After BP’s Deepwater Horizon well blowout in April 2010, responders dumped approximately 1.84 million  gallons of chemical dispersants into the Gulf of Mexico in an effort to stop the oil slick from fouling fragile coastal environments. The use of such a massive quantity of dispersants, coupled with serious gaps in knowledge about the possible environment impacts of dispersant use, prompted a public outcry and led the United States Environmental Protection Agency to publicly rebuke the company and order them to use fewer (and less toxic) dispersants.

[stextbox id=”info”]A chemical dispersant is a kind of “spill-treating agent” (or “STA”) that is designed to break up an oil slick and dilute the oil by mixing it into the water. A chemical dispersant isn’t truly a clean-up tool — it doesn’t take any spilled oil out of the environment, and by the time a dispersant is applied, it’s already too late to save most life forms in the vicinity of the spill.[/stextbox]

By contrast, in Canada, it has traditionally been unclear whether the use of STAs to clean up marine oil spills is even legal. Because of the toxic ingredients of some STAs, their use could violate several federal laws (such as the Fisheries Act, the Species at Risk Act, the Canadian Environmental Protection Act, 1999, the Migratory Birds Convention Act, and the Arctic Waters Pollution Prevention Act, among others) without special permission that could be sought on a case-by-case basis.

On February 26, 2015, the federal government passed Bill C-22, also known as the Energy Safety and Security Act. The Act overhauls the framework governing how STAs may be used lawfully to support oil spill response efforts for offshore oil operations in the Canadian Arctic, Nova Scotia, and Newfoundland and Labrador. Simply put, the act allows responders to use STAs without fear of being prosecuted for violating listed anti-dumping and anti-harm laws where use of the STA has been approved and the STA is used to prevent, lessen, or repair harm in a manner consistent with safety and the protection of the environment.

With that context, here are some highlights of the changes made by the Energy Safety and Security Act:

The regulator may only approve the use of listed STAs

  • Only STAs listed by the federal Minister of the Environment can be considered for approval by the regulator. The list will be set out in a future regulation. It is unclear what criteria will be considered by the Minister when deciding whether or not to list a STA.

The regulator may only approve the use of a STA where it achieves a net environmental benefit — in theory

  • The regulator cannot approve the use of a STA unless it finds that using the STA will result in a net environmental benefit. The regulator will have to decide that using the STA will achieve a net environmental benefit on two separate occasions: first, when the operator applies for an operations authorization before work on the project begins; and second, after a spill has occurred and response efforts are underway. In other words, the regulator must decide that using the STA will achieve a net environmental benefit both in principle and in the actual circumstances of the spill.
  • However, the Act doesn’t explain the factors that will be considered when calculating whether there will be a net environmental benefit. Instead, Cabinet can identify these factors in a future regulation. Until that regulation is made, it’s too early to tell whether the net environmental benefit assessment will ensure that approval of STA use is appropriately protective of the environment.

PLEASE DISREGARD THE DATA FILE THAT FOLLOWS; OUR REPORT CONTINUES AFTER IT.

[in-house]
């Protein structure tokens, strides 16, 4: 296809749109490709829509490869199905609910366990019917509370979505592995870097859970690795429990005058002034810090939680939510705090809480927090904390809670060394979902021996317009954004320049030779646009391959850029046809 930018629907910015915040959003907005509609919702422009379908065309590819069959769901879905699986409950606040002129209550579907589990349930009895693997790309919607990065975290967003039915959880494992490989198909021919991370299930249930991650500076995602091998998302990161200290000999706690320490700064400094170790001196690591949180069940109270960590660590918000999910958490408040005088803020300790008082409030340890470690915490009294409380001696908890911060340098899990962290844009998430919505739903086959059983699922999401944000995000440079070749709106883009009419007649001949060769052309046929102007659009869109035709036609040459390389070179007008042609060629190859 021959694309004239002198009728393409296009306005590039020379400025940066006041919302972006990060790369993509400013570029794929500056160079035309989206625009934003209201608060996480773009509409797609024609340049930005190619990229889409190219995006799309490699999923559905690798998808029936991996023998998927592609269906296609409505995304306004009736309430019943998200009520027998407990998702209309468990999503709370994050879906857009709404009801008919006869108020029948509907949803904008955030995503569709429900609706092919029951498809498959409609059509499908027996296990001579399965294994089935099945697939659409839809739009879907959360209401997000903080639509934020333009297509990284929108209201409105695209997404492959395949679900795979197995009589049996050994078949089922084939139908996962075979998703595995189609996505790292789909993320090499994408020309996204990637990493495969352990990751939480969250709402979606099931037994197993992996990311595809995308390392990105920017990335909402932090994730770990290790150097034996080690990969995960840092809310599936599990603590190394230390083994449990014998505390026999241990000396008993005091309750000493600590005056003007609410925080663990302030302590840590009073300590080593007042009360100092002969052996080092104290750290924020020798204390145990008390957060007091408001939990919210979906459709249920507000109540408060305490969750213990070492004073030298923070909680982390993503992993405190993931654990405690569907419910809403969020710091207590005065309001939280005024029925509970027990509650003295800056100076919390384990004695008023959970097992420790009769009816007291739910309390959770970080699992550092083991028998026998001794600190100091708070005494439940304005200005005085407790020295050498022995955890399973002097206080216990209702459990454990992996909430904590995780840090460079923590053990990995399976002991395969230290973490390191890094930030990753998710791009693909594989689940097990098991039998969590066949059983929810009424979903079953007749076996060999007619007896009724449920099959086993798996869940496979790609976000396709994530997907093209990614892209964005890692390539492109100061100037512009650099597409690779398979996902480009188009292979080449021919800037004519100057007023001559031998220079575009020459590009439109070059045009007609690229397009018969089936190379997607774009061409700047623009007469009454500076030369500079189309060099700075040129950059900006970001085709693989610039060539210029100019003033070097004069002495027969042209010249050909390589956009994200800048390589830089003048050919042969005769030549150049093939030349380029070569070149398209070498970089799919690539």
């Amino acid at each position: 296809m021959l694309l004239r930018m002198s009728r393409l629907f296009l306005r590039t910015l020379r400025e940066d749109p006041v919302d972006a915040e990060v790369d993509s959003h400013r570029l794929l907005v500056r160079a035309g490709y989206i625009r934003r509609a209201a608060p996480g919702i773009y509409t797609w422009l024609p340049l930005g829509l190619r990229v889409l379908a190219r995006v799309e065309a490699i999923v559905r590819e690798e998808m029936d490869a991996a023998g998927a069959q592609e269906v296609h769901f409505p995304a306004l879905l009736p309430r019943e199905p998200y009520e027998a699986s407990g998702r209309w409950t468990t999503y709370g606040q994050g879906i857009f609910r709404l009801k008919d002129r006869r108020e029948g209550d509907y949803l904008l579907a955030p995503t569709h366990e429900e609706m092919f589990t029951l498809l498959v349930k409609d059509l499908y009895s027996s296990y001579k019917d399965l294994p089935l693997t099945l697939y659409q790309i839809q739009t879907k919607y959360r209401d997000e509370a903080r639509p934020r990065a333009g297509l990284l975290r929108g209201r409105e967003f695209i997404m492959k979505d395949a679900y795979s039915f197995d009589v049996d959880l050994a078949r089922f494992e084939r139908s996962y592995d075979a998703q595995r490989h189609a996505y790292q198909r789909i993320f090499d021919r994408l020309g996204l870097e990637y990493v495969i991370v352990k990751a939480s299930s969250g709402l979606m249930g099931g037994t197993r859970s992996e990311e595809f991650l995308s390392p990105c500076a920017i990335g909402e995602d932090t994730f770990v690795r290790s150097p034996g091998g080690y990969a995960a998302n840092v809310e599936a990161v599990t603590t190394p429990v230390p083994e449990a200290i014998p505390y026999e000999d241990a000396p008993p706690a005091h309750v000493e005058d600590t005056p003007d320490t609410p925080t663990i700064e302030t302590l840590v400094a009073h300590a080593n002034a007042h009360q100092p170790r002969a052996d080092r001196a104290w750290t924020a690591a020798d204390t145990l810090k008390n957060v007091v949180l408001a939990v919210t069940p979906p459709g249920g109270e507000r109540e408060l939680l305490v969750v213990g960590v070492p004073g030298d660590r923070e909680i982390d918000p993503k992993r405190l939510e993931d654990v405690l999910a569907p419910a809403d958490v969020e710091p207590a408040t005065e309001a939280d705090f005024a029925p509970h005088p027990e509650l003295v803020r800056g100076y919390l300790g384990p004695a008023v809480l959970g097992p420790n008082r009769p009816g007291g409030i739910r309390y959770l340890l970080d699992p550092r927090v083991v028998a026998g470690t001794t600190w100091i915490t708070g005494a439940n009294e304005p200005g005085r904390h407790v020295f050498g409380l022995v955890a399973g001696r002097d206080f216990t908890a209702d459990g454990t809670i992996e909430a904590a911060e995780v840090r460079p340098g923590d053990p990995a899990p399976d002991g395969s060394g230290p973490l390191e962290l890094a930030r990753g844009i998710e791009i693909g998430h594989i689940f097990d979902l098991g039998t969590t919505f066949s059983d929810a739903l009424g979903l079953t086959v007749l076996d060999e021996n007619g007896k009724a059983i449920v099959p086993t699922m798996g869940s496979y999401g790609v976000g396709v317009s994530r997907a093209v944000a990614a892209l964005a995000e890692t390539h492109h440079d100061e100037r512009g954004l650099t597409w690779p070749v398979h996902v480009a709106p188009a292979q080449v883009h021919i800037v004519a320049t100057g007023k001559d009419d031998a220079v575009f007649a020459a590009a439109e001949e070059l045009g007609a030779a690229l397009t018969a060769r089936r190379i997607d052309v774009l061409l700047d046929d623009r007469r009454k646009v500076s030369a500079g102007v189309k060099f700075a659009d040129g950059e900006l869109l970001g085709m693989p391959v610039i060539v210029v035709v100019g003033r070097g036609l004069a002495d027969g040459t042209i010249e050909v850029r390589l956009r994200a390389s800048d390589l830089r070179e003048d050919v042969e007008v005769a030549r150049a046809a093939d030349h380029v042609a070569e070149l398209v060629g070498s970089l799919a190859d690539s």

• Furthermore, existing gaps in knowledge about toxicity and other impacts of many STAs may make it technically impossible, without conducting further research, to weigh the environmental benefits and drawbacks of a given STA in a fulsome, objective manner. For example, the Deepwater Horizon response effort included a novel subsea application of dispersants. Since the impacts of this novel use of a STA are not fully understood, the net environmental benefit of this use cannot be properly assessed.

Operators do not receive full protection for the use of STAs

  • Even if the use of the STA is otherwise sanctioned under the new changes, the operator of the offshore oil project can be prosecuted under the listed laws for any harm caused by the spill itself or by the interaction between the STA and the spilled oil.
  • That said, in some cases it may be difficult or impossible to prove that harm was caused by the interaction between the STA and the oil, rather than the STA itself. This uncertainty benefits the operator.
  • Operators will remain liable for damages caused by the use of STAs under statutory civil liability regimes, including those in the Canada Oil and Gas Operations Act, Canada-Nova Scotia Offshore Petroleum Resources Accord Implementation Act, Canada-Newfoundland and Labrador Atlantic Accord Implementation Act, and Fisheries Act. This is the case even where the operator doesn’t apply the STA itself.

The takeaway

Overall, the Act will facilitate the use of STAs as an oil spill response tool in certain circumstances by exempting responders from some anti-dumping and anti-harm laws. At the same time, the Act ensures that operators will continue to have some liability for even the sanctioned use of STAs.

On the other hand, the Act leaves some significant gaps in the STA approval process; whether the sanctioned use of STAs will be environmentally appropriate or beneficial will depend largely on the contents of regulations that have yet to be made.